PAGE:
One such union leader, his wife and his daughter, met heinous fates because of his convictions. Industry bossmen and their hired gun thugs soon learned about the union organization efforts of Annie's father. They wanted to make an example of him. This was done so that others would fall in line, obeying anything and everything that the coal operators said to do. Late one night, Annie, her father and her mother, were taken from their beds and forcibly dragged out into the woods. The gun thugs were demented and demonic. They first forced Annie to watch her father have his legs cut off.

Afterward, they strung up the remains of her father upon a meat hook, which they had tied up high above on a nearby tree. From this, her father would bleed to death much like a pig being slaughtered.

Next, Annie had to watch as her mother was raped, then meet the same fate of her fathers'.

Poor Annie met a gruesome, violent death, too. The gun thugs held her down and then chopped off her head with an axe. The hired gun thugs then flung her body off of a cliff, which ran alongside the roadway. Annie would then lay there for days while wild animals would feast upon her body. The gun thugs who killed this family were never found and brought to justice. It was also said that authorities could not link the crime to the coal operators.

There is another legend surrounding the Ghost of Headless Annie. Some say she was a victim of a terrible car crash occurring in the 1940s on Big Black Mountain. Because of its height, narrow two-lane road, and unpredictable weather conditions.....as well as a sinisterness that can not be explained....there have been many vehicle crashes on Big Black Mountain. The debris of hundreds of wrecked cars and trucks can be found in the deep valleys and crevices of the mountain, covered in tangled weeds and forgotten by time. All the passengers in Annie's vehicle were said not to have survived, and Annie was even said to have been decapitated. Her vehicle was reported to have skidded off the highway, and plummeted hundreds of feet below. The woman....who is supposed to be around 20 years old....walks the highway and hills of Big Black Mountain looking for her head.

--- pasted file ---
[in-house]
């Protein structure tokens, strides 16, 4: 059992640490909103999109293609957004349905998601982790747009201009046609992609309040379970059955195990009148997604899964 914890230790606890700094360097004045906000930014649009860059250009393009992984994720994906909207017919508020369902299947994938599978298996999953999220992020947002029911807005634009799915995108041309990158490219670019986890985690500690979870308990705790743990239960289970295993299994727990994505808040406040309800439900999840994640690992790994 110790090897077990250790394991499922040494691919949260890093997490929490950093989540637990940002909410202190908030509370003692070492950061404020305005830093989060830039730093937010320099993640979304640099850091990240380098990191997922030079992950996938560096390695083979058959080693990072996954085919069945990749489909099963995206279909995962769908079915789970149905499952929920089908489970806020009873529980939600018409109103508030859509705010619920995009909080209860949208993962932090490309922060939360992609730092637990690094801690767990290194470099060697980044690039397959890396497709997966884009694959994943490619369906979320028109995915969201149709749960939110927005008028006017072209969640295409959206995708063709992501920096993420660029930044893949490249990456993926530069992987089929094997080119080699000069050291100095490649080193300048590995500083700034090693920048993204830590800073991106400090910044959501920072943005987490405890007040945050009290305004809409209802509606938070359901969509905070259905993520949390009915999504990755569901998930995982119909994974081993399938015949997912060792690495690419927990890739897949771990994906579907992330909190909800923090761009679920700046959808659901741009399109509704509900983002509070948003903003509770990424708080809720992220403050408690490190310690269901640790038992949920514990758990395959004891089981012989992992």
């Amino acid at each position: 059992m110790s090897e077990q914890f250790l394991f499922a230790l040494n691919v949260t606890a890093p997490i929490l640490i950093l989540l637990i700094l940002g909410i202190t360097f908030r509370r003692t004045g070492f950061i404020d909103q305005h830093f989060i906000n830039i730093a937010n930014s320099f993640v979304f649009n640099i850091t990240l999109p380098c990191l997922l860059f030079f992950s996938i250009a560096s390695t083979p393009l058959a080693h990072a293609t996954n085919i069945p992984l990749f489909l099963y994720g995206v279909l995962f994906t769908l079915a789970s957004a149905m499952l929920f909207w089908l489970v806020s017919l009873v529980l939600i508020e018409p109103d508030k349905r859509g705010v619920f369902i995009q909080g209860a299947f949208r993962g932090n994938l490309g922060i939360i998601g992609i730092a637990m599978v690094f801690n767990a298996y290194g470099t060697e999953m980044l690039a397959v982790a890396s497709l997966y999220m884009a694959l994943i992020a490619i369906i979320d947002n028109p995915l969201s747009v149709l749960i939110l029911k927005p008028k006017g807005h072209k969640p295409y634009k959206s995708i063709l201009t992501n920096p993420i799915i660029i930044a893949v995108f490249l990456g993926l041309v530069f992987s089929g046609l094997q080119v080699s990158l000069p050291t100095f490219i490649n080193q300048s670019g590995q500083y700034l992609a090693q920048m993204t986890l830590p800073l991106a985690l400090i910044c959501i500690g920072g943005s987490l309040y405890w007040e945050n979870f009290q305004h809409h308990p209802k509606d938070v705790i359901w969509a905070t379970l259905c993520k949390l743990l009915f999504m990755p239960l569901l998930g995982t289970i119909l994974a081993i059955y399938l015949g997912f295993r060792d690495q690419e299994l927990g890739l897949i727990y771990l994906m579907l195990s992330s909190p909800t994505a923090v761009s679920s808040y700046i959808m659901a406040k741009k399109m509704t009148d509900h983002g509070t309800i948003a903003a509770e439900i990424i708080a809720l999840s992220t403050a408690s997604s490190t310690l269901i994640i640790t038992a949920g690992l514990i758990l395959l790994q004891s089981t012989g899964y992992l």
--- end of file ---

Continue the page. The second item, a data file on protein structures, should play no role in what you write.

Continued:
Whether Annie is the 12-year-old girl gruesomely murdered by hired gun thugs, or the 20-year-old victim of a terrible vehicle crash, many people have seen something on Big Black Mountain.....something entirely unexplainable, frightening, disturbing......HEADLESS !

An acquaintance of mine said about 15 years ago he was crossing Big Black Mountain into Virginia, and the snow was pouring down. He was scared enough because of the slippery conditions, but then all of the sudden he saw a woman in a torn, white gown walking along side of the road. He thought she had to be freezing and needing help, so he pulled up alongside her. The woman walked in front of his vehicle, and just stood there at the hood of his car. He couldn't see too well because the snow was coming down so hard. Something told him not to get out of his car.....that the entity standing before him was perhaps not human. And then.....his car engine died. He tried to start it back up, but it was completely dead. He started to panic, and reached for his cell phone. The entity in front of him then slowly walked away, disappearing into the forest. He tried his car again, and this time it started. He sped up the mountain, and as he rounded a curve, he saw her standing on a hillside with an unearthly glow.....and she didn't have a head ! He is convinced that he saw Headless Annie.
Have you ?

~JM~


This is a guest post by Jennifer McDaniels. Jennifer is journalist, marketing and public relations specialist. She is also a News Correspondent & Marketing Manager for WFXY Foxy Radio and currently holds several degrees in communications and journalism.